The French Village Designed to Promote the Well-Being of Alzheimer’s Patients: A Visual Introduction to the Pioneering Experiment

Having seen firsthand in my own family how devastating Alzheimer’s disease can be to the sufferer and those who care for them, I acutely feel the need for better social remedies than those we currently have. Institutionalizing relatives places them at risk of abuse, neglect, or extreme loneliness and anxiety, over and above what they already experience. Relying on family members can result in highly overstressed caretakers who lack resources, time, and training. In either case, patients and caretakers can end up isolated, emotionally overwhelmed, and heavily reliant on medications.

While there is yet no cure for Alzheimer’s and age-related dementia, the good news is that there may soon be a treatment that provides sufferers with care, attention, dignity, and generous social interaction, while also giving researchers humane and ethical opportunities to study the progression of the disease. The not-so-good news is that it might require building an entire village, complete with a supermarket, hairdresser, library, gym and other facilities. But if an experiment in Dax, in southwestern France, proves viable, many other municipalities might willingly shoulder the expense.




Designed by Champagnat & Grègoire Architects and NORD Architects, the 12-acre Village Landais Alzheimer will cost a hefty $28 million, reports Newsweek. Curbed quotes the even higher figure of $34 million, “primarily funded by the government.” Expected to open at the end of 2019, the village will “house 120 patients, 100 live-in caretakers, 12 volunteers, and a team of researchers who will approach the treatment center as a testbed for alternative Alzheimer’s care.” Designed to replicate a traditional medieval town common to the area, the experiment was inspired by a similar undertaking in the Netherlands, in which residents showed increased well-being and lived longer than expected.

Neurologist and epidemiologist Jean-François Dartigues explains the purpose of the village as maintaining “the participation of residents in social life,” a proven factor in slowing memory loss and improving mental health, as studies have shown. The village will also give residents a sense of freedom and control over their environment, while making sure attentive care is on hand at all times, and it will “host trained dogs,” reports the BBC, “to help residents escape their psychological isolation.” Moreover, “drug treatments will be set aside,” along with the side effects of medication that can negatively affect quality of life.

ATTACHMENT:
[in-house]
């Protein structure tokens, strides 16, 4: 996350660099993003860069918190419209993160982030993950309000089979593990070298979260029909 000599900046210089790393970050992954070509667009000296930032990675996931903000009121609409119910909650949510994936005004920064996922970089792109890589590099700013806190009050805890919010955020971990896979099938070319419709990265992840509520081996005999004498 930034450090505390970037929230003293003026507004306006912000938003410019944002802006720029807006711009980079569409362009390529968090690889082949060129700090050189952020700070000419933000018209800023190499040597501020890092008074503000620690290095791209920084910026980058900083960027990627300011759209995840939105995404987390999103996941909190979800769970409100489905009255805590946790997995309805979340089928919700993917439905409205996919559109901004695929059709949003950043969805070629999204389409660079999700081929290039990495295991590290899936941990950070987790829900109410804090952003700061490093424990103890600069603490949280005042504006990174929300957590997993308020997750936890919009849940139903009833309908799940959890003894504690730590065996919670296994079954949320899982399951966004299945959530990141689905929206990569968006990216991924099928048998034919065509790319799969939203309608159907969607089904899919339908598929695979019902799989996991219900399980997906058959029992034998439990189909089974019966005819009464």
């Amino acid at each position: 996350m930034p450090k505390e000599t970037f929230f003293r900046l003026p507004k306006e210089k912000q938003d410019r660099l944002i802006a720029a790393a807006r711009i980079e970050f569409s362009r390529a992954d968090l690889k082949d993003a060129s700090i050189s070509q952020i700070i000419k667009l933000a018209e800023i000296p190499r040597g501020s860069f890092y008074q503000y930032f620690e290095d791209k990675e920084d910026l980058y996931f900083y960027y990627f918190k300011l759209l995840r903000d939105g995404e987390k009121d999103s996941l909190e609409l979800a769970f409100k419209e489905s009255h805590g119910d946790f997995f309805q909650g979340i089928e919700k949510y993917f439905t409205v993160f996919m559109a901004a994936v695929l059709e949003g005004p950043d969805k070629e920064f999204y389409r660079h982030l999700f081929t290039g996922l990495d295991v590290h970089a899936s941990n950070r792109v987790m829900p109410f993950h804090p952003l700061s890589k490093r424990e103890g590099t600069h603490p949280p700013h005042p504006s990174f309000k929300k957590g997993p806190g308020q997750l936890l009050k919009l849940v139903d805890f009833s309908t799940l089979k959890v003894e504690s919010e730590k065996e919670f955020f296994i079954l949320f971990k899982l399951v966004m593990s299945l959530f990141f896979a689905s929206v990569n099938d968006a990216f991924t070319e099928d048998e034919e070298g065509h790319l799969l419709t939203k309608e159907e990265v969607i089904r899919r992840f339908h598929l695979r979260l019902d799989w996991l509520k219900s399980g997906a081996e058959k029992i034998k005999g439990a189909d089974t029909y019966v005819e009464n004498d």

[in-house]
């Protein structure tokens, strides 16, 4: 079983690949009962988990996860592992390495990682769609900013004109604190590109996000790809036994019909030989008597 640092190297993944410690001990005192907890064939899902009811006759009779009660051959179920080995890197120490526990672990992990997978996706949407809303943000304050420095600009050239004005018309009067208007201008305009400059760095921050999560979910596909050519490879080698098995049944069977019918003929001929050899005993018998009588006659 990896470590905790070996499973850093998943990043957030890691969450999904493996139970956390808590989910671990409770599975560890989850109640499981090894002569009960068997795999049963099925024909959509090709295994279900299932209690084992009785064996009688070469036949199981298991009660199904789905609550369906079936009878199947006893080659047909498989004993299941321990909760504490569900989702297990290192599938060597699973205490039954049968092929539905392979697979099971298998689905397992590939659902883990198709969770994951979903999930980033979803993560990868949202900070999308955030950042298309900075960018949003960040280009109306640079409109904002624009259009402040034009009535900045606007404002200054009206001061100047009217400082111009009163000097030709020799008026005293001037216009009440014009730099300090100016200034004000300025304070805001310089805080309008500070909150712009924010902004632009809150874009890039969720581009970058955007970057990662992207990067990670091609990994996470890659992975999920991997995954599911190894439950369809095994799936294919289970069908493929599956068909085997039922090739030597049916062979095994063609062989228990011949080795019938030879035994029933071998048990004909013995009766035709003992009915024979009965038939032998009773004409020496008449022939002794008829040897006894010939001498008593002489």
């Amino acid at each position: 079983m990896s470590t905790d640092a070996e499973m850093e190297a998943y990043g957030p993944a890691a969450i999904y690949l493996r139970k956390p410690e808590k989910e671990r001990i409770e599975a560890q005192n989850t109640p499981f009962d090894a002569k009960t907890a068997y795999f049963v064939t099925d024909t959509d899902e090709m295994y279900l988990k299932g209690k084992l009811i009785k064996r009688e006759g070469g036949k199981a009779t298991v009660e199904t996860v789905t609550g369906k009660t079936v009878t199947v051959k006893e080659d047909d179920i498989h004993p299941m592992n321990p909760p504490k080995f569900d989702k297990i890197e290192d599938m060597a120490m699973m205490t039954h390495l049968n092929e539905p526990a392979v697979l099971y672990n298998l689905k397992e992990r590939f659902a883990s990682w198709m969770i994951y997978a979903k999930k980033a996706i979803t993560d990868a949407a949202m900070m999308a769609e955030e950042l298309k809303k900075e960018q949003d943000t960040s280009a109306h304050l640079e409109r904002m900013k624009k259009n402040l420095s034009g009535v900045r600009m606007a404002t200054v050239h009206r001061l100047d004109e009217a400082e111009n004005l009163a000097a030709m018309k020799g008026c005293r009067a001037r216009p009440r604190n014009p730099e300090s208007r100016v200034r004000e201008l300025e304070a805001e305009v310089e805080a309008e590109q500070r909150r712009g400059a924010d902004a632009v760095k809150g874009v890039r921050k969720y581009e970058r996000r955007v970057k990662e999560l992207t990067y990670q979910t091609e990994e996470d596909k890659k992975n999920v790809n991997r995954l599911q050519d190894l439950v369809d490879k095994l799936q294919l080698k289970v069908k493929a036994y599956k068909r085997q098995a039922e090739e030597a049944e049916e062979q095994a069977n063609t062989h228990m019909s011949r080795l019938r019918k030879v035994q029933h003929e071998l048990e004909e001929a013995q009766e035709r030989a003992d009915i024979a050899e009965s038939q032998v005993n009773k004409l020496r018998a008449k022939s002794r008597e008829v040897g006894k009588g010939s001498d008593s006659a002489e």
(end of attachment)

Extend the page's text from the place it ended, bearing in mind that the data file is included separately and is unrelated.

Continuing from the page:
The previous experiment and current state of the research predict that Village Landais Alzheimer will be successful in improving the lives of its residents. While one can imagine this idea taking hold among private investors willing to build exclusive villages for wealthy patients, the question is whether countries far less inclined to fund healthcare would invest public resources. Local officials in Dax at least “have promised,” Curbed reports, “to match nursing home fees and make some form of government assistance available so as not to prevent poorer patients from residing in the facility.”

Related Content:

What’s a Scientifically-Proven Way to Improve Your Ability to Learn? Get Out and Exercise

Discover the Retirement Home for Elderly Musicians Created by Giuseppe Verdi: Created in 1899, It Still Lives On Today

How the Japanese Practice of “Forest Bathing”—Or Just Hanging Out in the Woods—Can Lower Stress Levels and Fight Disease

The Health Benefits of Drumming: Less Stress, Lower Blood Pressure, Pain Relief, and Altered States of Consciousness

Josh Jones is a writer and musician based in Durham, NC. Follow him at @jdmagness


by | Permalink | Comments (0) |

Support Open Culture

We're hoping to rely on our loyal readers rather than erratic ads. To support Open Culture's continued operation, please consider making a donation. We thank you!


Leave a Reply

Quantcast